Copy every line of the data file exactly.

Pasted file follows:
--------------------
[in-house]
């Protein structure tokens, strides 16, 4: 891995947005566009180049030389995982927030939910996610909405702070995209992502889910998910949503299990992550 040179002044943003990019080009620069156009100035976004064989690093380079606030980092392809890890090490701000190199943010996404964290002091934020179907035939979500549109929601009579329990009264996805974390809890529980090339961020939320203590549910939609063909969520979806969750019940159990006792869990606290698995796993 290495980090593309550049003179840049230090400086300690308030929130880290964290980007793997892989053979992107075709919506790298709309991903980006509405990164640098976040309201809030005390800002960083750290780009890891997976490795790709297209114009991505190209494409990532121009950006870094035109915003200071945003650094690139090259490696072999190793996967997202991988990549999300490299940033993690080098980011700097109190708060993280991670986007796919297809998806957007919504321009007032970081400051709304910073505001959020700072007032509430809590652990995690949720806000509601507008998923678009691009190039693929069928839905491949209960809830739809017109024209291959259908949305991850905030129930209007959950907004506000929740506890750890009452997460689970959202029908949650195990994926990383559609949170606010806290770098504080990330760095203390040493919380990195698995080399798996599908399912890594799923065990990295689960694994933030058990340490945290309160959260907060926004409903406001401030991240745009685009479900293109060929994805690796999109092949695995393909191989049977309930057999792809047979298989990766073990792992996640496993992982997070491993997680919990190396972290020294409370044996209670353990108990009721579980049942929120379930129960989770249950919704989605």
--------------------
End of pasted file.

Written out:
[in-house]
């Protein structure tokens, strides 16, 4: 891995947005566009180049030389995982927030939910996610909405702070995209992502889910998910949503299990992550 040179002044943003990019080009620069156009100035976004064989690093380079606030980092392809890890090490701000190199943010996404964290002091934020179907035939979500549109929601009579329990009264996805974390809890529980090339961020939320203590549910939609063909969520979806969750019940159990006792869990606290698995796993 290495980090593309550049003179840049230090400086300690308030929130880290964290980007793997892989053979992107075709919506790298709309991903980006509405990164640098976040309201809030005390800002960083750290780009890891997976490795790709297209114009991505190209494409990532121009950006870094035109915003200071945003650094690139090259490696072999190793996967997202991988990549999300490299940033993690080098980011700097109190708060993280991670986007796919297809998806957007919504321009007032970081400051709304910073505001959020700072007032509430809590652990995690949720806000509601507008998923678009691009190039693929069928839905491949209960809830739809017109024209291959259908949305991850905030129930209007959950907004506000929740506890750890009452997460689970959202029908949650195990994926990383559609949170606010806290770098504080990330760095203390040493919380990195698995080399798996599908399912890594799923065990990295689960694994933030058990340490945290309160959260907060926004409903406001401030991240745009685009479900293109060929994805690796999109092949695995393909191989049977309930057999792809047979298989990766073990792992996640496993992982997070491993997680919990190396972290020294409370044996209670353990108990009721579980049942929120379930129960989770249950919704989605």